In Arenas's case, his inscrutability has often been linked to his eccentricity, as if only a few could or would want to embrace an athlete bursting with quirks. Since last spring, however, there's been a mounting effort to make Old Weird Arenas into the man's principle selling point. Once considered too deviant to warrant attention, it's now a commodified version of Gilbert's mild lunacy that's feeding his popularity.

Problem is, after reading that Esquire piece I'm a little less convinced of Arenas's utter and total madness. In fact, over the last few weeks his most bombastic feats seem, for him, relatively explicable. The tent was excessive, but I found Caron's claim that he's now planning to build a hill in his backyard far more batty. The Pain/Gain tattoos ended up being pseudo-religious. And a lot of the details in Chiarella's psychological close reading just sounded like someone I'd know. I once thought Arenas was a bonafide nut case; increasingly, I wonder if he's just a non-standard athlete unafraid to admit this. Something like a more colorful, animated Adam Morrison, except that Arenas gets painted as a clown, not someone wandering outside of the NBA box.

(To his credit, Chiarella concludes by suggesting that a lot of Gilbert's strangeness boils down to honing his competitive edge.This is a third alternative, one which could be applied to tons of players but isn't. Has anyone ever called Jason Terry insane for sleeping in the opposing team's uniform the night before a big game?)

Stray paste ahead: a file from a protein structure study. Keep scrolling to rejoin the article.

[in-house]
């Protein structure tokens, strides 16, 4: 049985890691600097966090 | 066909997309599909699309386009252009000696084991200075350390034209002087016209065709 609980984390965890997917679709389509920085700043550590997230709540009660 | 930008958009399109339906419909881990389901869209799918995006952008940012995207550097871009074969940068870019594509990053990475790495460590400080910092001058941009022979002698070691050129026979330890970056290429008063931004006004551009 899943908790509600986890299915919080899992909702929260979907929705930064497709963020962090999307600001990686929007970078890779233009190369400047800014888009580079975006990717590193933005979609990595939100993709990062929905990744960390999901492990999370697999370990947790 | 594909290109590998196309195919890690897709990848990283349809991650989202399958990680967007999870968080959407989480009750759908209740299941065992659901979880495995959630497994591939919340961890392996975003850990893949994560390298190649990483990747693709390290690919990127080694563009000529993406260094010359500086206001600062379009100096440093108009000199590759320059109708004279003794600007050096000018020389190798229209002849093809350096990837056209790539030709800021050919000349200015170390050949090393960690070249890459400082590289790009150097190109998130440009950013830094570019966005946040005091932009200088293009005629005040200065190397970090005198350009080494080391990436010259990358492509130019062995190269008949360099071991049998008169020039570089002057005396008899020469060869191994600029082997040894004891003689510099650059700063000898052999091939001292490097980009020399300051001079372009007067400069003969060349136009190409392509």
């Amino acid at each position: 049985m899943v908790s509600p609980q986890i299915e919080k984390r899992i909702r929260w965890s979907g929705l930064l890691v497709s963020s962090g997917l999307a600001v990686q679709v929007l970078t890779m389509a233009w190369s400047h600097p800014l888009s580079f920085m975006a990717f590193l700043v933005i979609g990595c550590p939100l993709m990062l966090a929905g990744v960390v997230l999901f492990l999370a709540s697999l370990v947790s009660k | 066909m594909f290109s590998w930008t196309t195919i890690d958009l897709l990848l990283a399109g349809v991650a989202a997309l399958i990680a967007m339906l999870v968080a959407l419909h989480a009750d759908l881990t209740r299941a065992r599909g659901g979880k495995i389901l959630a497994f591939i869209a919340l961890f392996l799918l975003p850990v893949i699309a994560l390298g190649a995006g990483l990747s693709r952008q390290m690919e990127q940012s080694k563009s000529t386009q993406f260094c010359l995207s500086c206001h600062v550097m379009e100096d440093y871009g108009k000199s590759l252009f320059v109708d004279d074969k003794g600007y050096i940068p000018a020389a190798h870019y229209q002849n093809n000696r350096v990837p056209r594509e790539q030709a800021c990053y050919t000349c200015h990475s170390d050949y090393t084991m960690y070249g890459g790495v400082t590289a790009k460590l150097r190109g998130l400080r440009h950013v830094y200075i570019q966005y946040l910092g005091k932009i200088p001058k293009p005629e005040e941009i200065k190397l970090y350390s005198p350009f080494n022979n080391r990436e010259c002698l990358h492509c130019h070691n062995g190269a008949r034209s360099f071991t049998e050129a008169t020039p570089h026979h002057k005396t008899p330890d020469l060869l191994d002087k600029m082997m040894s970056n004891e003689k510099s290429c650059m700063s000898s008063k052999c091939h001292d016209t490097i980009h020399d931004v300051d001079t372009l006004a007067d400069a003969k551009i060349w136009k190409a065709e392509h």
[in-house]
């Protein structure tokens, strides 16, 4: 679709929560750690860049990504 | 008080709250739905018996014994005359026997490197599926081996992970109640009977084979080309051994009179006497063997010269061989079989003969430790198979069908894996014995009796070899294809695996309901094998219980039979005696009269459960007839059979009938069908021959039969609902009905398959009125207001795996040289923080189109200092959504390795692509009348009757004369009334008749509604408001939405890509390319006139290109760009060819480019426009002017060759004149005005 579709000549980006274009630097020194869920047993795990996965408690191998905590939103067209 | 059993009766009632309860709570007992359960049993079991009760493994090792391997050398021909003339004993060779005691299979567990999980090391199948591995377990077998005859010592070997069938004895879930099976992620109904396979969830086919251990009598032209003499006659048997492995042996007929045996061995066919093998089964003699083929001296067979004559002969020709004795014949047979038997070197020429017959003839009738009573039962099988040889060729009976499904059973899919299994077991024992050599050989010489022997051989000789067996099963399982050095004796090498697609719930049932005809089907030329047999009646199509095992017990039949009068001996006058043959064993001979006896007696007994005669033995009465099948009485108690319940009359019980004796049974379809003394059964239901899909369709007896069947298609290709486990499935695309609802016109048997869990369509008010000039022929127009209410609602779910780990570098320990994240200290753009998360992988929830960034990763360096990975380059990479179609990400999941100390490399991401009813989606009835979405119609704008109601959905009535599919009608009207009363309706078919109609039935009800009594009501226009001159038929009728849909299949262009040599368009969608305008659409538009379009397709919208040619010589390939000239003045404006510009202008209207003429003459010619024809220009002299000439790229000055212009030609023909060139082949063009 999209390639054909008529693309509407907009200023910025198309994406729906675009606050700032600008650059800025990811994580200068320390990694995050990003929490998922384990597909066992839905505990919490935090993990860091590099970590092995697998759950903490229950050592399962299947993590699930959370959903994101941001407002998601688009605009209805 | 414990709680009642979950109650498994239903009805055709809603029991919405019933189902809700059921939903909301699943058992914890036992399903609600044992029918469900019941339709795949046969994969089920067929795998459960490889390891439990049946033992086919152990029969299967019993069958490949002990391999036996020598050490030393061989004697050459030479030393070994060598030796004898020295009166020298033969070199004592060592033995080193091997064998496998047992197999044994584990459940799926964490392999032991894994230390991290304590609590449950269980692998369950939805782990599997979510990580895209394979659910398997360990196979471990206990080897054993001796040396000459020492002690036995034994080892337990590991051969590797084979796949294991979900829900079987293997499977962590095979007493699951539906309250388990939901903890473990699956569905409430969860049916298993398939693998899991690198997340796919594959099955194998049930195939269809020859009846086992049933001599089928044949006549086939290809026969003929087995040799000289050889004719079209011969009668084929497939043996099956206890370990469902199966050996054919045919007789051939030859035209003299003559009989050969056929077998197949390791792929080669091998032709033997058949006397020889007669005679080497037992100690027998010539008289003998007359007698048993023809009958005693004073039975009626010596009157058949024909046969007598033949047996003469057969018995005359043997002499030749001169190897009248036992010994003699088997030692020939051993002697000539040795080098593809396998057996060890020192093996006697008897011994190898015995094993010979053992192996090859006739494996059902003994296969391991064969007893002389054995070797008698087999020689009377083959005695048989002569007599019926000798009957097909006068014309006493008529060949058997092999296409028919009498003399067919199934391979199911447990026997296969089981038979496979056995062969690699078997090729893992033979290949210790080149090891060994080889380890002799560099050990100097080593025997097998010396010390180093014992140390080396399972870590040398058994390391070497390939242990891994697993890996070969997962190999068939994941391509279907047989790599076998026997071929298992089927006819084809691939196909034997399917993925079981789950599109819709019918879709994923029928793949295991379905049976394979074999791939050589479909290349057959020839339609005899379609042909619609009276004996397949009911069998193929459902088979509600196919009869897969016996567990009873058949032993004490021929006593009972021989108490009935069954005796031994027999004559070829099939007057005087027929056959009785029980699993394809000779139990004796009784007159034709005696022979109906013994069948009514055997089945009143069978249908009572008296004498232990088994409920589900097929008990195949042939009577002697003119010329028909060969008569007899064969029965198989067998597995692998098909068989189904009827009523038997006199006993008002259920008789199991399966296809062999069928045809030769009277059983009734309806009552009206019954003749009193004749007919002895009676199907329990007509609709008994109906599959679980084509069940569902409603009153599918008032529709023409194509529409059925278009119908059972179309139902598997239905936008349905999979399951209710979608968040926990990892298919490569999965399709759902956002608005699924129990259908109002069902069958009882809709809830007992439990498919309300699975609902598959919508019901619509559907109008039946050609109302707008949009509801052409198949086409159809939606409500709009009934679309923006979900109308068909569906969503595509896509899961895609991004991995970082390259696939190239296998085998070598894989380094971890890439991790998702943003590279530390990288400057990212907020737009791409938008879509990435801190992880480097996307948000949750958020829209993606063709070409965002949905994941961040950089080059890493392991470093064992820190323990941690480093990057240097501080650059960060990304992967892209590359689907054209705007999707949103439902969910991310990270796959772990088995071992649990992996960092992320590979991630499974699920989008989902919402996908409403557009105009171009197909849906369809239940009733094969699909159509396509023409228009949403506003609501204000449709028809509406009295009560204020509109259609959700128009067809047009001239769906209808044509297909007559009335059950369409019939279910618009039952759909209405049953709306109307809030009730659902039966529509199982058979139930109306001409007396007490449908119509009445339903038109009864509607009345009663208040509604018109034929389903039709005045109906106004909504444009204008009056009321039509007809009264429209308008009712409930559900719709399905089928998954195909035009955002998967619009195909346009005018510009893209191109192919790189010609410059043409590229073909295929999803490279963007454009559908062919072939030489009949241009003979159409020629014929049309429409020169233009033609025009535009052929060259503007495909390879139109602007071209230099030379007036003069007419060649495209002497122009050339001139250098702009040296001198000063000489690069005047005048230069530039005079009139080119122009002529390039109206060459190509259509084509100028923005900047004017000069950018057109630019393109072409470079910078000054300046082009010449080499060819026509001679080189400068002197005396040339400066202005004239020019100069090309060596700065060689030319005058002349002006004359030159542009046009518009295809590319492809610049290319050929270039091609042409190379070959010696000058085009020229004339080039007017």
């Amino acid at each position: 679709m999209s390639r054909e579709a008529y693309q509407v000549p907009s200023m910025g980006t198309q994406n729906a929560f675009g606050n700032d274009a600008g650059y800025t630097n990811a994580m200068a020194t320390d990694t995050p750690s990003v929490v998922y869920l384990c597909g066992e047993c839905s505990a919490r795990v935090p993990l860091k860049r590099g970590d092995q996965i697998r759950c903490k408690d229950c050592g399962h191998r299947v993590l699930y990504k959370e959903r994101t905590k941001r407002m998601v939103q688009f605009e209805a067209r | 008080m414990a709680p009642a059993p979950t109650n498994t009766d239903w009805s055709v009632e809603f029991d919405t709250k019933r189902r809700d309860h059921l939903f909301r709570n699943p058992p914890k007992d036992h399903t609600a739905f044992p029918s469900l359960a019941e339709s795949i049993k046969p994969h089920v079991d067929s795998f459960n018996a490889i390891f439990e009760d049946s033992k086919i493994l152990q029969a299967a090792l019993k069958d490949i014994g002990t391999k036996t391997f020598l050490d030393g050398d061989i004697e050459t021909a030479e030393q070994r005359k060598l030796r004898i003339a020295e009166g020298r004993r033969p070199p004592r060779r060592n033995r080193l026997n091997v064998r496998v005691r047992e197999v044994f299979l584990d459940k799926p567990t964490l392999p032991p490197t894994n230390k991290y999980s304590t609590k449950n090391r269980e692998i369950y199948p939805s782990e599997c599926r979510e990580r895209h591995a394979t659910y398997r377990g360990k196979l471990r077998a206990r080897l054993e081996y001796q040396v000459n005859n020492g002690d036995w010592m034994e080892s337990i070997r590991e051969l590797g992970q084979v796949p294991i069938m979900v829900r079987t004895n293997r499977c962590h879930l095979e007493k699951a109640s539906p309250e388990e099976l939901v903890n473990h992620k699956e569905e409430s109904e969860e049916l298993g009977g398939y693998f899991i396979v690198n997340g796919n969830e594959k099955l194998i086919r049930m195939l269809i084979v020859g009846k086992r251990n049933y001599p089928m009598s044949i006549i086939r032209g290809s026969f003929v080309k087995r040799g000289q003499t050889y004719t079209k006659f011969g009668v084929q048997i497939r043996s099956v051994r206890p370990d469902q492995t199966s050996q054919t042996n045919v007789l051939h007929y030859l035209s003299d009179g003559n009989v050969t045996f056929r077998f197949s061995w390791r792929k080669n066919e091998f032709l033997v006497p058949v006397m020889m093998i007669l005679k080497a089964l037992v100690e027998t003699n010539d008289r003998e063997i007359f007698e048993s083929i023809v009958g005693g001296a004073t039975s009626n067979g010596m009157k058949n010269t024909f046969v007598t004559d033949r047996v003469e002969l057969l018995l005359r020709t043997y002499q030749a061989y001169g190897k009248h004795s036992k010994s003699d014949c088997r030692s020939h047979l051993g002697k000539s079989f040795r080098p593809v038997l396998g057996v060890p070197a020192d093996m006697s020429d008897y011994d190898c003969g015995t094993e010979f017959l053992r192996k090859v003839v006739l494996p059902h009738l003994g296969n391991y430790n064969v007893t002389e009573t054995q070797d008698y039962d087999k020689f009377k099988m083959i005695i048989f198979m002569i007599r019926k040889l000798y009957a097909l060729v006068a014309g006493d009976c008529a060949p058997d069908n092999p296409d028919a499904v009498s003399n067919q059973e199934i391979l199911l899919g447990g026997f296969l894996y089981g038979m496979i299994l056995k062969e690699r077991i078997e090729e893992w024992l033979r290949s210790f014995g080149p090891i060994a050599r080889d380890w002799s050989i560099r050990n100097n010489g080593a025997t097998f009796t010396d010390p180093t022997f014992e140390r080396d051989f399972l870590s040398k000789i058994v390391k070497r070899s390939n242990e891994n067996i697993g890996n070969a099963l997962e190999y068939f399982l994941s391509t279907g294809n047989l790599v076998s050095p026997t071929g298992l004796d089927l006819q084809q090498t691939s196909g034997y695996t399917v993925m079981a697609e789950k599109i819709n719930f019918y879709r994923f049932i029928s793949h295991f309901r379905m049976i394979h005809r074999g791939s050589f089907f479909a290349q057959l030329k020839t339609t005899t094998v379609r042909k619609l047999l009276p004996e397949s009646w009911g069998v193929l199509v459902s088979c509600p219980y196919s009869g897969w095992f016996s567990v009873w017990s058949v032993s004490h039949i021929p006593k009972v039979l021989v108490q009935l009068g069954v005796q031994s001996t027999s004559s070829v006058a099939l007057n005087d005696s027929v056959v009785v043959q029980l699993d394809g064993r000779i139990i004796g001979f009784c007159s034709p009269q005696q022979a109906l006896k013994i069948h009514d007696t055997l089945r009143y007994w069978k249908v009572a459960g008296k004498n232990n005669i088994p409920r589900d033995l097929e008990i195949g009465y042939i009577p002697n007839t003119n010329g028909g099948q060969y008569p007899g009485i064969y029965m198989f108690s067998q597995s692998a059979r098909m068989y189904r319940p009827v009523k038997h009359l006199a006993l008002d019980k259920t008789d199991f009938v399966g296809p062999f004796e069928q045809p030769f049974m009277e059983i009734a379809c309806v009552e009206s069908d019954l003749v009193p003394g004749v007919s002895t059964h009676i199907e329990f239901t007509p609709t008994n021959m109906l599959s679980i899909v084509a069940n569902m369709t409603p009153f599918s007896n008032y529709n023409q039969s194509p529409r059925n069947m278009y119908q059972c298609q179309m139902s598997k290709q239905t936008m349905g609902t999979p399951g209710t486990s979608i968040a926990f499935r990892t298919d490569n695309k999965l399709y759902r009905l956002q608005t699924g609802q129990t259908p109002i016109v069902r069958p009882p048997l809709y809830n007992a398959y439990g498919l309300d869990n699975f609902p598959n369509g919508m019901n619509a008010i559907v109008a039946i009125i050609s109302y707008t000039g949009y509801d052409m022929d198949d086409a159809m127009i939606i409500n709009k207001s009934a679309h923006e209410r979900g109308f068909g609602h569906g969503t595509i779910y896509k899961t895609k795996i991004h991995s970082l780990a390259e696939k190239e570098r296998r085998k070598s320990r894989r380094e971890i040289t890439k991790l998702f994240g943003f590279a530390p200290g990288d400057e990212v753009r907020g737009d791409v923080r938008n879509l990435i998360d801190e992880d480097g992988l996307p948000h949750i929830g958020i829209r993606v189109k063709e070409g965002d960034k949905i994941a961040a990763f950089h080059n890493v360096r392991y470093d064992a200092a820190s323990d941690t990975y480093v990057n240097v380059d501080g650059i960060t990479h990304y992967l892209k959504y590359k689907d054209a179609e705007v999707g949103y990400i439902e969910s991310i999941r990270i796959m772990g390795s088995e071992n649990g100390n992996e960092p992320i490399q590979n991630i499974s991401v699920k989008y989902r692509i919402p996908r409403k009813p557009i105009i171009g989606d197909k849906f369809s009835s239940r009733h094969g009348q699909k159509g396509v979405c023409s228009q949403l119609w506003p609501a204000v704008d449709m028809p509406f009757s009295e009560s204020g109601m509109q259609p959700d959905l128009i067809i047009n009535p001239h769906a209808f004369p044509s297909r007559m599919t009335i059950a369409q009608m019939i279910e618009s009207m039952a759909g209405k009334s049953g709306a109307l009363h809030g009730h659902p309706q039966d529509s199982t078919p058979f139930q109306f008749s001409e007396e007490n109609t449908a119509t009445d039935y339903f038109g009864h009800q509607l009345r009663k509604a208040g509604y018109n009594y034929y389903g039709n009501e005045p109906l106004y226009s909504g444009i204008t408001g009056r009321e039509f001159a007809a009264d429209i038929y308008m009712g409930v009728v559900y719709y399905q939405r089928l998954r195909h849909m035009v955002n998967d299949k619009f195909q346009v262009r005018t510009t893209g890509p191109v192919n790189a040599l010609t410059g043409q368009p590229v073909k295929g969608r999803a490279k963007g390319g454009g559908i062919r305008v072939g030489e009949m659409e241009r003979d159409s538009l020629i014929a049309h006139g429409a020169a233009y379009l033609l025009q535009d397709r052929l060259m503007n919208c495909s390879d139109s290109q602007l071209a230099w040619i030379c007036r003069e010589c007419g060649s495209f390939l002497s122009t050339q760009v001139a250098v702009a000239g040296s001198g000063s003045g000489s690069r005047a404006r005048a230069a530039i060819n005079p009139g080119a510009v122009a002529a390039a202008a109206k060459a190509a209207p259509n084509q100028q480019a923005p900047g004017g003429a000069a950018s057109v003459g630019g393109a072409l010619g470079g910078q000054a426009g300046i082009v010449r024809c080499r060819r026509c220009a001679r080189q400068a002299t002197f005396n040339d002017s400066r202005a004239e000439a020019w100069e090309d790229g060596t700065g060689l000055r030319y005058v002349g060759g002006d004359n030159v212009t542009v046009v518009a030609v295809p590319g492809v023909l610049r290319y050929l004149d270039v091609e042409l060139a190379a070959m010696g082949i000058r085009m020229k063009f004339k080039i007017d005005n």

I'm not trying to downplay all that's chaotic and fascinating about my favorite player. If I could do that, he'd probably cease to be my favorite. But recognizing the distinctions between the truly warped and the mildly explicable seems key to actually doing the guy justice. There's been plenty of over-the-top Gilbertology over the years, a lot of which leaves these newer revelations in the dust. If he's indeed in position for a career year, let's hope that this leads to us understanding him better, not burying his humanity alive for the sake of a facile image.

Amare, less thunder to raise. . . I've been shying away from ESPN's running "will he live or will he die" coverage, mostly to avoid furthering my resident despair. While I do stand by everything I've ever said about Stoudemire-as-Enduring-Specter, this will be a tough one to stomach as it goes down.